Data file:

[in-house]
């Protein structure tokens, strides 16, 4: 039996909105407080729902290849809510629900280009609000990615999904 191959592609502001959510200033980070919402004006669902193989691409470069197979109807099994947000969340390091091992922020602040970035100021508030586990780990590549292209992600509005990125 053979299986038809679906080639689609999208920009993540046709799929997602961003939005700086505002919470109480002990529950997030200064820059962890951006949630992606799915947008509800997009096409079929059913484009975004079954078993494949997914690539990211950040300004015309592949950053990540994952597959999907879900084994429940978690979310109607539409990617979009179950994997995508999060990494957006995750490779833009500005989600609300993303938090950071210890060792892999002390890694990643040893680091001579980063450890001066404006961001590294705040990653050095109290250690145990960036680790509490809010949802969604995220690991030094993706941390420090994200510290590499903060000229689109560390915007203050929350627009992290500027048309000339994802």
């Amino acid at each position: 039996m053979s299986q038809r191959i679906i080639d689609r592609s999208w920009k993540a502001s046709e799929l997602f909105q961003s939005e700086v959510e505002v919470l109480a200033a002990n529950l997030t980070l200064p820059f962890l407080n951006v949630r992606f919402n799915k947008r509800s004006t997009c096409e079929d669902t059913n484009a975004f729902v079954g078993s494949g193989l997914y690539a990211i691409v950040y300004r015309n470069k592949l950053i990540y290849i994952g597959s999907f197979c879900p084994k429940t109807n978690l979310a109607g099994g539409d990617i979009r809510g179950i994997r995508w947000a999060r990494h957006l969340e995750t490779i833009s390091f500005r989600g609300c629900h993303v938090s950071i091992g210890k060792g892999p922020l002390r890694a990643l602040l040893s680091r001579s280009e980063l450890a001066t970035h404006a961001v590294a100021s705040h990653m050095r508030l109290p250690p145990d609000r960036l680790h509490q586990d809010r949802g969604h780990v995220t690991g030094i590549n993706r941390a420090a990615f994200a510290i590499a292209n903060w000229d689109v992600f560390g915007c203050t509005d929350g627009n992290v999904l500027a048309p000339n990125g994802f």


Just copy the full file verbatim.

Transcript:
[in-house]
């Protein structure tokens, strides 16, 4: 039996909105407080729902290849809510629900280009609000990615999904 191959592609502001959510200033980070919402004006669902193989691409470069197979109807099994947000969340390091091992922020602040970035100021508030586990780990590549292209992600509005990125 053979299986038809679906080639689609999208920009993540046709799929997602961003939005700086505002919470109480002990529950997030200064820059962890951006949630992606799915947008509800997009096409079929059913484009975004079954078993494949997914690539990211950040300004015309592949950053990540994952597959999907879900084994429940978690979310109607539409990617979009179950994997995508999060990494957006995750490779833009500005989600609300993303938090950071210890060792892999002390890694990643040893680091001579980063450890001066404006961001590294705040990653050095109290250690145990960036680790509490809010949802969604995220690991030094993706941390420090994200510290590499903060000229689109560390915007203050929350627009992290500027048309000339994802």
């Amino acid at each position: 039996m053979s299986q038809r191959i679906i080639d689609r592609s999208w920009k993540a502001s046709e799929l997602f909105q961003s939005e700086v959510e505002v919470l109480a200033a002990n529950l997030t980070l200064p820059f962890l407080n951006v949630r992606f919402n799915k947008r509800s004006t997009c096409e079929d669902t059913n484009a975004f729902v079954g078993s494949g193989l997914y690539a990211i691409v950040y300004r015309n470069k592949l950053i990540y290849i994952g597959s999907f197979c879900p084994k429940t109807n978690l979310a109607g099994g539409d990617i979009r809510g179950i994997r995508w947000a999060r990494h957006l969340e995750t490779i833009s390091f500005r989600g609300c629900h993303v938090s950071i091992g210890k060792g892999p922020l002390r890694a990643l602040l040893s680091r001579s280009e980063l450890a001066t970035h404006a961001v590294a100021s705040h990653m050095r508030l109290p250690p145990d609000r960036l680790h509490q586990d809010r949802g969604h780990v995220t690991g030094i590549n993706r941390a420090a990615f994200a510290i590499a292209n903060w000229d689109v992600f560390g915007c203050t509005d929350g627009n992290v999904l500027a048309p000339n990125g994802f």